The annual results statement possibly looks disingenuous at best in light of this announcement.

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barney100 14th May 18 of 39
4

I seem a bit more impressed than Mr Market is with todays announcement from Duke Royalty (LON:DUKE)

Tidying up the portfolio & sweating at least £3.7 million over 5 years from existing assets is all good as far as I am concerned. Also liked the sound of "We are also looking at the opportunity to deploy further capital at accretive returns via follow-on investments into the acquired royalty partners and look forward to updating the market in due course."

I really like the business model here and remain a happy holder.

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Housemartin2 14th May 19 of 39
3

In reply to post #476156

Ah well I read the Duke Royalty (LON:DUKE) announcement as deferring larger cash sums sooner in return for more cash later.This increases the risk and could reduce the valuation of the company. Currently Mr Market seems to agree. Personally I like the idea but it depends upon the relative numbers, I imagine.

One thing about Duke Royalty (LON:DUKE) that I am concerned about is the increasing financing to existing partners rather than new ones to spread the risk. Here they flag a continuation of that policy.

I am also not wholly convinced about the implied quality of the partners, though I have nothing to go on here just a feeling.

Still a holder.

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Zipmanpeter 14th May 20 of 39
10

PMP profit warning after only 4M of 2019 crashes price by 25% to 905p – blames it on Korea/ROW but these markets together are only 20% Sales so as other posters say, this must be catastrophic.

My guess thererfore is very significant Distributor relationship issues. PMP has been having issues in Korea for some time; if the new products did not go down well perhaps one side or the other has called it quits. Or maybe there has been a key leaver in the Export group. People-related issues can torpedo (or supercharge !) Export market sales. I used to worked selling FMCG in multiple markets via Distributors in SE Asia and Africa and access to the consumer and thus sales can be stopped overnight by a disgruntled phone call or a loss of trust.

In a country like Korea, fixing or replacing a long established Distributor could take 12 months but can always be done (if the product is still wanted). If this is what it is, I therefore see this a a relatively short term and fixable problem but agree the warning is a bit opaque to be sure (although HR related stuff whilst vital is rarely shared in RNS updates, especially if it does not directly affect the C-suite.

Long term recovery potential looks plausible based on the 5 year plan that calls out 5 key areas:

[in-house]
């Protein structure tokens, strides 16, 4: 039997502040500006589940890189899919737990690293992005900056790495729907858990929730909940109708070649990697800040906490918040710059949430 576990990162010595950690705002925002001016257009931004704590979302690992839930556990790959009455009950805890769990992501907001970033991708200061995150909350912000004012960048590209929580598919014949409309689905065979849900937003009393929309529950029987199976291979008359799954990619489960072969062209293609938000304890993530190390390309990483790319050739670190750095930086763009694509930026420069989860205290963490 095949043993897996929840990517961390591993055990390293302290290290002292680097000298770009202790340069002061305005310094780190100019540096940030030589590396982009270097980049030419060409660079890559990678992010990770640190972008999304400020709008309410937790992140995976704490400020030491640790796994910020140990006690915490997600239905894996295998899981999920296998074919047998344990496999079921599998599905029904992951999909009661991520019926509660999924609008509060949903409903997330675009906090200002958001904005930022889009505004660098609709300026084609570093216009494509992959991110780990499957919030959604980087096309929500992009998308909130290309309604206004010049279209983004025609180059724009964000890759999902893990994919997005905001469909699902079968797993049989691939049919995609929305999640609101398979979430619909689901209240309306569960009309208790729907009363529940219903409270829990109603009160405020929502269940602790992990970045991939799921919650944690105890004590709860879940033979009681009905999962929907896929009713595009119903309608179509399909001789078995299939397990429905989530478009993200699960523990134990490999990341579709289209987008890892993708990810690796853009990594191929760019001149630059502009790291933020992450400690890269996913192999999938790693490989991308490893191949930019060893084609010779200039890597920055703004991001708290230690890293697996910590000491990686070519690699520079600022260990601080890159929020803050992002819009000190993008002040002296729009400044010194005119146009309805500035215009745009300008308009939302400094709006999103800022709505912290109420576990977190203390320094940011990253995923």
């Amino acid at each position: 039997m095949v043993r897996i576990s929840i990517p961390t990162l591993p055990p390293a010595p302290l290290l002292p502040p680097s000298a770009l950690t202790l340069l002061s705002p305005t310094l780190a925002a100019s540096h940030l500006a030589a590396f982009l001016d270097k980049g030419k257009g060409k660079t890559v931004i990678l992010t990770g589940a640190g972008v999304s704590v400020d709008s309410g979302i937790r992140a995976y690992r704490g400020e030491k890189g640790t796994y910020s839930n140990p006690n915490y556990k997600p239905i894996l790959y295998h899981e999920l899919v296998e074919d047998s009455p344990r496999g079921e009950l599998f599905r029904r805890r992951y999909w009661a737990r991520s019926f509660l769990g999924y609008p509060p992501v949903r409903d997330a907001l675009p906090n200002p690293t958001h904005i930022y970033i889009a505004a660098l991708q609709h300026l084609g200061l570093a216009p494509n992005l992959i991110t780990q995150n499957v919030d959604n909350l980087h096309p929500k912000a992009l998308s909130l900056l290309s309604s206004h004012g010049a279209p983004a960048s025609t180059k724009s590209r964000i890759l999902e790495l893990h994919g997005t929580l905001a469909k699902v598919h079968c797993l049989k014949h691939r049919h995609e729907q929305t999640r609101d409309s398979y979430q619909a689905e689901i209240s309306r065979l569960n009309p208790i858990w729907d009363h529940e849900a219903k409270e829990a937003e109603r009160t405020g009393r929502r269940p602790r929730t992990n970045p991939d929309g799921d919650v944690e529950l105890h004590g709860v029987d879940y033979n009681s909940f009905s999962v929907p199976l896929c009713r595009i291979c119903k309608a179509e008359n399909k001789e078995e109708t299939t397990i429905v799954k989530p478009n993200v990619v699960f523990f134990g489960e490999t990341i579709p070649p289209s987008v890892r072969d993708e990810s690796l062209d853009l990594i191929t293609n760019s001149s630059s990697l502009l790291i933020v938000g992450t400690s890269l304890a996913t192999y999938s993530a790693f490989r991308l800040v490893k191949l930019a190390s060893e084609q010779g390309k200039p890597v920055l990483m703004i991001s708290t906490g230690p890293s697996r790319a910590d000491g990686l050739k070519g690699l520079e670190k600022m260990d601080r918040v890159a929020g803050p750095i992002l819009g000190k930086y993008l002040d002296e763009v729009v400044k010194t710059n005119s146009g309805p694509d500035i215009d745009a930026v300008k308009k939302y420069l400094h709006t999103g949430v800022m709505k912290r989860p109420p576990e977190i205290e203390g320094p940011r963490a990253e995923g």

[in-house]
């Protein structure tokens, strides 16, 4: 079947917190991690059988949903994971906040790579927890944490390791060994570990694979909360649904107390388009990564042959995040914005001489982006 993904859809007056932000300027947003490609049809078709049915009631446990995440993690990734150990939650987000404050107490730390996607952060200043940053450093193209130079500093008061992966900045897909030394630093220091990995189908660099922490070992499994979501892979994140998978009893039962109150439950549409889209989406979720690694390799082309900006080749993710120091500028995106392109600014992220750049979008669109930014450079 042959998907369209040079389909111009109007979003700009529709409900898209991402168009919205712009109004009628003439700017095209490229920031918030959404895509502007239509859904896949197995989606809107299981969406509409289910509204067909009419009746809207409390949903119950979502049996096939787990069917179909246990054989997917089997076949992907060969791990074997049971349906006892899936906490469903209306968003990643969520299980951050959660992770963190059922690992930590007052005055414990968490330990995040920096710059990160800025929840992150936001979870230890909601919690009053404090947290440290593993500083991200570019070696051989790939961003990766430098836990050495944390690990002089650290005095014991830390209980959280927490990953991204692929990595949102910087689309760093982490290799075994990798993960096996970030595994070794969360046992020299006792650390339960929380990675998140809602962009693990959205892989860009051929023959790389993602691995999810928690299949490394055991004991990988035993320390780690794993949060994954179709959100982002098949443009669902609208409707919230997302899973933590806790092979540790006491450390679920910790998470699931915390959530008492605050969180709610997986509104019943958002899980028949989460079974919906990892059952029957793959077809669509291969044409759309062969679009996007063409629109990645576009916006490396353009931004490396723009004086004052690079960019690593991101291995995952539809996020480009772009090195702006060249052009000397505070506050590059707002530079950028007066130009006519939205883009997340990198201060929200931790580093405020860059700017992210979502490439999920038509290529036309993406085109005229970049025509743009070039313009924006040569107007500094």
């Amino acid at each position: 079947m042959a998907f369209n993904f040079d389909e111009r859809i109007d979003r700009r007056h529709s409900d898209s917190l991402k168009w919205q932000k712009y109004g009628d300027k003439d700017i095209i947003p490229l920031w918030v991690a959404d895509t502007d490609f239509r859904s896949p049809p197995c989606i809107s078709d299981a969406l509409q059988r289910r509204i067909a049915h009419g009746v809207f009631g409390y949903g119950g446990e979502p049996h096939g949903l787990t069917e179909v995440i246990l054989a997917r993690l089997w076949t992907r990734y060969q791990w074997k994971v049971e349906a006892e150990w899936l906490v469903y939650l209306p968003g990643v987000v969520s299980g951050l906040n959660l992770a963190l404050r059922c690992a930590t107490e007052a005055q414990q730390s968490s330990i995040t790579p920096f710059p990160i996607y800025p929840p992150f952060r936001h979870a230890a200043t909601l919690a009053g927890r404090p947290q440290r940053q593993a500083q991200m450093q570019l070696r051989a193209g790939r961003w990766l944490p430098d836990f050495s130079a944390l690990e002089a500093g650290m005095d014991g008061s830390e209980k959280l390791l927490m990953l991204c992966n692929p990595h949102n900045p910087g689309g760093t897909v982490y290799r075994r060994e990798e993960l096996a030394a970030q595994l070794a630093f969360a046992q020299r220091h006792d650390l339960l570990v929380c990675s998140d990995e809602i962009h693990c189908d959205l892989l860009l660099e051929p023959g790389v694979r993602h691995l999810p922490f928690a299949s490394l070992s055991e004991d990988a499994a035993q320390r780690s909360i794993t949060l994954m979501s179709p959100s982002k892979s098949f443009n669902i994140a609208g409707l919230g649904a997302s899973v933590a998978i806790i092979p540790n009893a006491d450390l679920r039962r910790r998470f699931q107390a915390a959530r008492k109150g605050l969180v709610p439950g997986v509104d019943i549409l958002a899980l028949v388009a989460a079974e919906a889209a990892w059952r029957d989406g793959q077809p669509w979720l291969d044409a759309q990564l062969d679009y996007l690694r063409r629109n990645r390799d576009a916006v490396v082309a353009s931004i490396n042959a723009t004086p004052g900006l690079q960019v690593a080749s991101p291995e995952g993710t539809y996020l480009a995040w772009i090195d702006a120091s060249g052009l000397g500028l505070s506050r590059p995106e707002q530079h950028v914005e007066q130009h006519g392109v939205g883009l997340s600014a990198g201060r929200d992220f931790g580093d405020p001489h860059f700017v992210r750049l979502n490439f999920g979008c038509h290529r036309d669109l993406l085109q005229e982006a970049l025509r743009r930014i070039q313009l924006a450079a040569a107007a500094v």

i) Grow online – only 4.1% of sales in 2018 but selling collectible/giftable pottery/home fragrance units - I would have thought ideal for direct online marketing!
ii) Selling Home Fragrances globally – UK was 83% of its £15Mn sales
iii) Double Spode brand – exploit 250yr Heritage but with more contemporary products
iv) Grow margin from 10.7% to 13% – online, export, use excess capacity in place, automations
v) M&A – new sales markets & similar products; good mgt record in M&A eg Wax Lyrical

Of these plans, only Spode looks particularly challenging to me although perhaps the underlying demand for collectible (British) pottery is a long term risk in a modern, digital world

5 year plan if achieved would effectively double sales to +/-£190Mn by 2022 and increase operating margins from 10.7% to 13%. In turn, this would roughly raise Op Profit from £10 to £25Mn on a business with next to no debt and net cash with twice-covered divi worth 4% yield if held at +/-37p as mgt promise.

I had sold out when the price went North of 1100p, and I may have to wait 2-3 years but I think this is a re-buy opportunity (like Character (LON:CCT) was when access to the consumer was disrupted when Toys-r-Us went under). It may trade lower short term but I am confident it should recover in the end.

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About Paul Scott

Paul Scott

I trained as an accountant with a Top 5 firm, but that was so boring that I spent too much time in the 1990s being a disco bunny, and busting moves on the dancefloor, and chilling out with mates back at either my house or theirs, and having a lot of fun!Then spent 8 years as FD for a ladieswear retail chain called "Pilot", leaving on great terms in 2002 - having been a key player in growing the business 10 fold. If the truth be told, I partied pretty hard at the weekends too, so bank reconciliations on Monday mornings were more luck than judgement!! But they were always correct.I got bored with that and decided to become a professional small caps investor in 2002. I made millions, but got too cocky, and lost the lot in 2008, due to excessive gearing. A miserable, wilderness period occurred from 2008-2012.Since then, the sun has begun to shine again! I am now utterly briliant again, and immerse myself in small caps, and am a walking encyclopedia on the subject. I love writing a daily report for Stockopedia.com on most weekday mornings, constantly researching daily results & trading updates for small caps. Cheese! more »